Analiette Rodriguez scooped up a serving spoonful of salad dressing and spread it over a bowl of crisp veggies. The 11-year-old was putting her all into a new experience, helping serve lunch at Stamfords Pacific House homeless shelter Saturday afternoon.
I wanted to participate, and I wanted to make people happy, said Analiette, a Trailblazers Academy sixth-grader. I do like cooking and going out for food, [and] I get to spend time with people that I dont know.
Analiette was among scores of local volunteers for the Day of Service coinciding with the King Day holiday. Pacific House was one of several Stamford locations where they conducted afternoon community-service projects.
Before heading out, they gathered in the Trailblazers auditorium for a program of skits, poetry, song, dance and historical facts and perspective. For youngsters like Analiette, it was a way to get in touch with realities occurring before they were born. For adults like Francine Williams-Boyd -- who has a daughter about Analiettes age -- it was personal.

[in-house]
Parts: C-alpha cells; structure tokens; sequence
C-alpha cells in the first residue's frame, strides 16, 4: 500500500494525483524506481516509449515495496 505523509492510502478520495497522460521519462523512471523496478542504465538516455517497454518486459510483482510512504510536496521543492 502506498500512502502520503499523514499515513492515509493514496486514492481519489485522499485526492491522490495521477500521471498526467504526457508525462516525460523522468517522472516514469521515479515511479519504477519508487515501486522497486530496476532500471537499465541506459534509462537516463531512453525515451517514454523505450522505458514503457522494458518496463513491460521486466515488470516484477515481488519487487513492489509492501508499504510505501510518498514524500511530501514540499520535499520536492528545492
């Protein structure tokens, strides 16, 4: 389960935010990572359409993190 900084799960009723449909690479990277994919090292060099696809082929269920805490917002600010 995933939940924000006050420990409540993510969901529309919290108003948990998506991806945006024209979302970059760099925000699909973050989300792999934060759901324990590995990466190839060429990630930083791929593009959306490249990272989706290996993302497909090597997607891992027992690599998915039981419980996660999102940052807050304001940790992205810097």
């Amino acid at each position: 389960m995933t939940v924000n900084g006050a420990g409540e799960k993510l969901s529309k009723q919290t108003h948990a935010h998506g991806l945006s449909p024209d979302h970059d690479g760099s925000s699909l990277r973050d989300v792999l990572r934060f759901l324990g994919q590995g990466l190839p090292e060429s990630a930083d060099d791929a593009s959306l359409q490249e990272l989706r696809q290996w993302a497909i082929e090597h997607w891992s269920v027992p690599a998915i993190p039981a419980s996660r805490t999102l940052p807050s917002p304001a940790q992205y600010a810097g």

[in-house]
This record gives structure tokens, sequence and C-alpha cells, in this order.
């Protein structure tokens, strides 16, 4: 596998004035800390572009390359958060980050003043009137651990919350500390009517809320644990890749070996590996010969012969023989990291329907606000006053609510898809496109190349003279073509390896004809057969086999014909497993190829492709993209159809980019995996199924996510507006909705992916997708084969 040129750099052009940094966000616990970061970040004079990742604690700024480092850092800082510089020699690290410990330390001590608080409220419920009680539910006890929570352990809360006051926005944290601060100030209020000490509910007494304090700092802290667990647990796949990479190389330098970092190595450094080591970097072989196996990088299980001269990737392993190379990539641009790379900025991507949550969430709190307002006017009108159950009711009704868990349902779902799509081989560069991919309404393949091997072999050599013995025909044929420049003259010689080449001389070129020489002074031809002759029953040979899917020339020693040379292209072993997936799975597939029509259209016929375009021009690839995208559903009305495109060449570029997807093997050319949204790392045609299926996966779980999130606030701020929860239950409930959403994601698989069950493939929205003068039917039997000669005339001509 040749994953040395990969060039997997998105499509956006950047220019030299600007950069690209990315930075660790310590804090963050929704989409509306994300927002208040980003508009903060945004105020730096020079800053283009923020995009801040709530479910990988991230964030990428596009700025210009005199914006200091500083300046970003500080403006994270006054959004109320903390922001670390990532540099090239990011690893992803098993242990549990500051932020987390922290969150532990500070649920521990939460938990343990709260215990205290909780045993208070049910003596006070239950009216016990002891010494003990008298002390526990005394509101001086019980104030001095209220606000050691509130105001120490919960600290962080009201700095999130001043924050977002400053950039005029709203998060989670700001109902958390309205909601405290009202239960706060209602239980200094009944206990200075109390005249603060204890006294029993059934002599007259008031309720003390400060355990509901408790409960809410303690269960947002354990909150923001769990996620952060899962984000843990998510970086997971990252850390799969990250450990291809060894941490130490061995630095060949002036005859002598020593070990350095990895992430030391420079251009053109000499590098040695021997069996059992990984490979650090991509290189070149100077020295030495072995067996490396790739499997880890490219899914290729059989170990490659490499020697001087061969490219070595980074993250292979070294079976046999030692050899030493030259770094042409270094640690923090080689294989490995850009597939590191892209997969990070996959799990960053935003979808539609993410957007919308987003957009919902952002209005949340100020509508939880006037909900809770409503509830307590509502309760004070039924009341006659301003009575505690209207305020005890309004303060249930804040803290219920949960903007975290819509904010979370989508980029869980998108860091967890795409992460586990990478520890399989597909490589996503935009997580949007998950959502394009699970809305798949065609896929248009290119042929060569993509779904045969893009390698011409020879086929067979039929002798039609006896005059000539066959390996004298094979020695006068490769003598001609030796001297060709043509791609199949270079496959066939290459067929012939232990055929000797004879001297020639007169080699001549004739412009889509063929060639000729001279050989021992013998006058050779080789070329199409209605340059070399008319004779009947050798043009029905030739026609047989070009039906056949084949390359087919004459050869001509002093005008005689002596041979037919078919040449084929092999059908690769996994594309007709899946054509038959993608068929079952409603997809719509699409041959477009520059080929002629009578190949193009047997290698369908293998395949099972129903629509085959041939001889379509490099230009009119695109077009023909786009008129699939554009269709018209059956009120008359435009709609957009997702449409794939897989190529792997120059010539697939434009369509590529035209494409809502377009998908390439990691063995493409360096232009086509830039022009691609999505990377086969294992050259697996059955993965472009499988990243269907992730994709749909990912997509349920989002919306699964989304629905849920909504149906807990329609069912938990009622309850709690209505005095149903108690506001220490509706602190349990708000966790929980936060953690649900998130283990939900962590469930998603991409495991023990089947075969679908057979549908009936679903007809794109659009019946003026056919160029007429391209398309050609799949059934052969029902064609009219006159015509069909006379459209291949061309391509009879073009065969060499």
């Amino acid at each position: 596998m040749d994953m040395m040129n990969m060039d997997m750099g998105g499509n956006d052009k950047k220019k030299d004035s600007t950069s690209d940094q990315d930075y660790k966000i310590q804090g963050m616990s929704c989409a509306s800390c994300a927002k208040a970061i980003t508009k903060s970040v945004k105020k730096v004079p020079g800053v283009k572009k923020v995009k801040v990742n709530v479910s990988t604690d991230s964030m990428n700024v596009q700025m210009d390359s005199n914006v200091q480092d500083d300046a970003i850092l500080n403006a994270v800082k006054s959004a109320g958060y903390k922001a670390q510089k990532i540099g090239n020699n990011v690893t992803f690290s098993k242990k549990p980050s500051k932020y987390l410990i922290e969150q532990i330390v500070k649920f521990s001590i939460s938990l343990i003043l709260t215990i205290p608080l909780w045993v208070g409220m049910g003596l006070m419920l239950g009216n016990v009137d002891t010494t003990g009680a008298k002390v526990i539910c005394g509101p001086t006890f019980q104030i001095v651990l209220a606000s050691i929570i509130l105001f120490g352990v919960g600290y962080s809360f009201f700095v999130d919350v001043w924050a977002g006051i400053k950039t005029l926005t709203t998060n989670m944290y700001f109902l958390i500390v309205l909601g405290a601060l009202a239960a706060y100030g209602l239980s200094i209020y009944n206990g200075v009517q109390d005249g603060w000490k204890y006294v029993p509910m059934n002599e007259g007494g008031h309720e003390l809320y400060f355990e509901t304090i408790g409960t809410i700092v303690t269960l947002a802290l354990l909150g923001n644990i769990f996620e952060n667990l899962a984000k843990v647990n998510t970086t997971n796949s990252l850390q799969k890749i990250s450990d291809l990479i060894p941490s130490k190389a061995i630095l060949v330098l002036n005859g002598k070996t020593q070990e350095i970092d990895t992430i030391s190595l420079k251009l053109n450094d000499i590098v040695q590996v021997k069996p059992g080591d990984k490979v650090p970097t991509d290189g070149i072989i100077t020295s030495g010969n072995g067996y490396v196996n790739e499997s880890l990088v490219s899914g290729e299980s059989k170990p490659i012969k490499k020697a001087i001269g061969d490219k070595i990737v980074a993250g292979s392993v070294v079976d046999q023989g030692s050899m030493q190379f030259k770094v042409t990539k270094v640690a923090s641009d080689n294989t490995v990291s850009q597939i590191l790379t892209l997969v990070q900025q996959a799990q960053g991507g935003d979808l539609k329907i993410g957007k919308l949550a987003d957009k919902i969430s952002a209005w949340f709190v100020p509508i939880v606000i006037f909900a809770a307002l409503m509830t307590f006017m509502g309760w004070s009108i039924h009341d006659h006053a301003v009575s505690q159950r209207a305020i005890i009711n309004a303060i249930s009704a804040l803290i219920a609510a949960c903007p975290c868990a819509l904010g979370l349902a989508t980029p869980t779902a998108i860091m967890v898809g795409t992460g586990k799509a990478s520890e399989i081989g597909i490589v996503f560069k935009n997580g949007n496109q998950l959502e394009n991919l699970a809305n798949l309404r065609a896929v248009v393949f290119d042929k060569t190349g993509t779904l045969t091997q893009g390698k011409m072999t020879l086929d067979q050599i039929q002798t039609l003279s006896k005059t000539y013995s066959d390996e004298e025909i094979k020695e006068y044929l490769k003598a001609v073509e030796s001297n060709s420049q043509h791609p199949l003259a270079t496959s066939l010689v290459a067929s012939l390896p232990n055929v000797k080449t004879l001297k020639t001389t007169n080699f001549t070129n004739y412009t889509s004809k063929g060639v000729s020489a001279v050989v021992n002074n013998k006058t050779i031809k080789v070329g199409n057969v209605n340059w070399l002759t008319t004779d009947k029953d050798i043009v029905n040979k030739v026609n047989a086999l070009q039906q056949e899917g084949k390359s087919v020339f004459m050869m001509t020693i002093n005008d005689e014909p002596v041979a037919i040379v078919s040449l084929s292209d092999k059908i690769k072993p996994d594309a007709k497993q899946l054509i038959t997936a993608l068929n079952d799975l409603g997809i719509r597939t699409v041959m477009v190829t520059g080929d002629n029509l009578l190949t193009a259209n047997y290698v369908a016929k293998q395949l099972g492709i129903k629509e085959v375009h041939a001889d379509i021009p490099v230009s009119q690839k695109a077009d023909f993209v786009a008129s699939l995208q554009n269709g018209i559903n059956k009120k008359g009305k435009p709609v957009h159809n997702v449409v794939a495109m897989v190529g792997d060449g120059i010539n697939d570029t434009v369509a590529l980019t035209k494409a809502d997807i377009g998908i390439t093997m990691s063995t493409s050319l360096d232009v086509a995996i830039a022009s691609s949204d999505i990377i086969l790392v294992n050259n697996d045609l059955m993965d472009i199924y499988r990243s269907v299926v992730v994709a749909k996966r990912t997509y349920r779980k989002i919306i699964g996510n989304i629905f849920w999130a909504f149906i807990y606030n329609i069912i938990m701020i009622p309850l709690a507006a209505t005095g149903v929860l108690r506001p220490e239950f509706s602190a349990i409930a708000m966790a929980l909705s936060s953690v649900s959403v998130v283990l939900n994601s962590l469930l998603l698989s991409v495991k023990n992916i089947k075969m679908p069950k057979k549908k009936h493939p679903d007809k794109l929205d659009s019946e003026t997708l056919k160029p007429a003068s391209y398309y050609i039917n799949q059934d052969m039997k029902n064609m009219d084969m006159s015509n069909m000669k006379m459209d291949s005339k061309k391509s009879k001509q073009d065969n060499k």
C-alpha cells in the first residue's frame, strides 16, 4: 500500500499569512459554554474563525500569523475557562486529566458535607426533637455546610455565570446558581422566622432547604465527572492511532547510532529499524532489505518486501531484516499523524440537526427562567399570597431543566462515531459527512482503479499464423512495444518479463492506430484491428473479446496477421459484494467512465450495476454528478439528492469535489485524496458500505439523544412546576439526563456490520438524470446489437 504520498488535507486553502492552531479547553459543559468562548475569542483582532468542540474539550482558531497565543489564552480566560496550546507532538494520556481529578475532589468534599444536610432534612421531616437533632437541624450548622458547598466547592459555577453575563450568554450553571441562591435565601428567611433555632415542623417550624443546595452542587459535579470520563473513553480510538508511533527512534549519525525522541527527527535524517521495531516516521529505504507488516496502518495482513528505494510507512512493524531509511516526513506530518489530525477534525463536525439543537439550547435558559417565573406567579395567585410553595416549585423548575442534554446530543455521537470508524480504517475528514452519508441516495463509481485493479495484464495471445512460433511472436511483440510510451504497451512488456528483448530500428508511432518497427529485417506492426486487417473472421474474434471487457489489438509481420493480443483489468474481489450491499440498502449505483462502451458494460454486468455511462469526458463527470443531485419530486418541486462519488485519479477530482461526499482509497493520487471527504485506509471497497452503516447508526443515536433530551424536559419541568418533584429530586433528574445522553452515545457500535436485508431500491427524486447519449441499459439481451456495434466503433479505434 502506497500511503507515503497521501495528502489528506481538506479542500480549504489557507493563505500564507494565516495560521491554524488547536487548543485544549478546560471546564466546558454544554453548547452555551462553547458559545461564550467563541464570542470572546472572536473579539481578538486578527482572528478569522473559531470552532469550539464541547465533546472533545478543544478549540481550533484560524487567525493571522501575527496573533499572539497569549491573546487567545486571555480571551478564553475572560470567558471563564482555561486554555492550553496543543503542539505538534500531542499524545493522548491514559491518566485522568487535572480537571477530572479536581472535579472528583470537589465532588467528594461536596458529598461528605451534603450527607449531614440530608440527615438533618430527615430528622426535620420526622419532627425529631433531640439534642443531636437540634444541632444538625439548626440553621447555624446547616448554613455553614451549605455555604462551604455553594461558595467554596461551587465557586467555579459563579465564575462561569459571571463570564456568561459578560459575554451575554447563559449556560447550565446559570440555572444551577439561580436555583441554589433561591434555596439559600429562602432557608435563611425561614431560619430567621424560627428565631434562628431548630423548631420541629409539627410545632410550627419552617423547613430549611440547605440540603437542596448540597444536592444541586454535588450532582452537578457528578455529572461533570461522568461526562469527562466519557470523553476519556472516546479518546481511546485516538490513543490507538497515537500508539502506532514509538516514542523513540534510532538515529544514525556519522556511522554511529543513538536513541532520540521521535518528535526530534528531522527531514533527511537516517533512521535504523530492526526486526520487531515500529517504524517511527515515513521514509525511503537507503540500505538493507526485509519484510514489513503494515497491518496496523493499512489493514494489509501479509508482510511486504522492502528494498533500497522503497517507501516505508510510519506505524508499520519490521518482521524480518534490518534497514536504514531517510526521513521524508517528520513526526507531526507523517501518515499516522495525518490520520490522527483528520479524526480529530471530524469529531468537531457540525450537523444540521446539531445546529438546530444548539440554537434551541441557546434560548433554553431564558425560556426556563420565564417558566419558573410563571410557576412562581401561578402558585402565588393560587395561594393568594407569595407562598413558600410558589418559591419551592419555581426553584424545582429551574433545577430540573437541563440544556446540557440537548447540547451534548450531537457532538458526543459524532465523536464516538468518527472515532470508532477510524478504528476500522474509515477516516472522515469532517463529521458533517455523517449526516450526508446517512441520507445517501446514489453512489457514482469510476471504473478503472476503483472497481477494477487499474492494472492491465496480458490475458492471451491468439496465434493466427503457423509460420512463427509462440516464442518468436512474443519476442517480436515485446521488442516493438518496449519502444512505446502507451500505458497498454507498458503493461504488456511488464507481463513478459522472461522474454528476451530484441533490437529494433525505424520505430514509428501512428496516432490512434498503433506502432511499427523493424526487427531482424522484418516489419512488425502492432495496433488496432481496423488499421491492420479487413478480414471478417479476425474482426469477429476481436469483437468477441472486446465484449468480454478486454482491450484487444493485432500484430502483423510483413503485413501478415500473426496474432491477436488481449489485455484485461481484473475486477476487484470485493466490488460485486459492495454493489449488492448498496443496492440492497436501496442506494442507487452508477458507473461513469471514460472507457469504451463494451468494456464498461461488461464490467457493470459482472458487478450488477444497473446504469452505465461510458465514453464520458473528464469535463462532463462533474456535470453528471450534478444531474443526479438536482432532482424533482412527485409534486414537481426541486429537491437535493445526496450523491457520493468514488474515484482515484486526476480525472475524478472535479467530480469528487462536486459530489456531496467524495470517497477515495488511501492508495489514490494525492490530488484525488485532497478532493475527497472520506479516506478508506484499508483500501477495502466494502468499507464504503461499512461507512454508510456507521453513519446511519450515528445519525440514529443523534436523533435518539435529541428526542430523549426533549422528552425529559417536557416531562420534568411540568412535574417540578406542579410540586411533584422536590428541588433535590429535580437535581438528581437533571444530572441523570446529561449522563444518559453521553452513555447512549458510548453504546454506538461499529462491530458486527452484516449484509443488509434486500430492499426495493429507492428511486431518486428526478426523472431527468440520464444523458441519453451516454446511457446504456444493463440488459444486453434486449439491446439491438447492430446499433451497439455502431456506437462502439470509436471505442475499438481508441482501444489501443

I took my first trip South in 1967 to a funeral, and actually experienced first-hand what Dr. King was talking about, said Williams-Boyd. When the family stopped at a restaurant they were told, We dont serve [ N-word ] in here, Williams-Boyd recalled. She was 6 years old.
It made a big impact on me.
Most upsetting was seeing how her father reacted. He didnt.
Nothing was said. I said, Mommy why was that? She said, Baby, were south of the border, and the rules change.
Seeing enthusiasm for the Day of Service was heartwarming, said Williams-Boyd.
This is a great event. Its just good to see people taking the day and doing something with it, whatever change they can make, no matter how small it is.
Did you participate in yesterdays Day of Service? What did you do? Are you going to spend part of the King Day holiday on Monday putting Kings words into practice?
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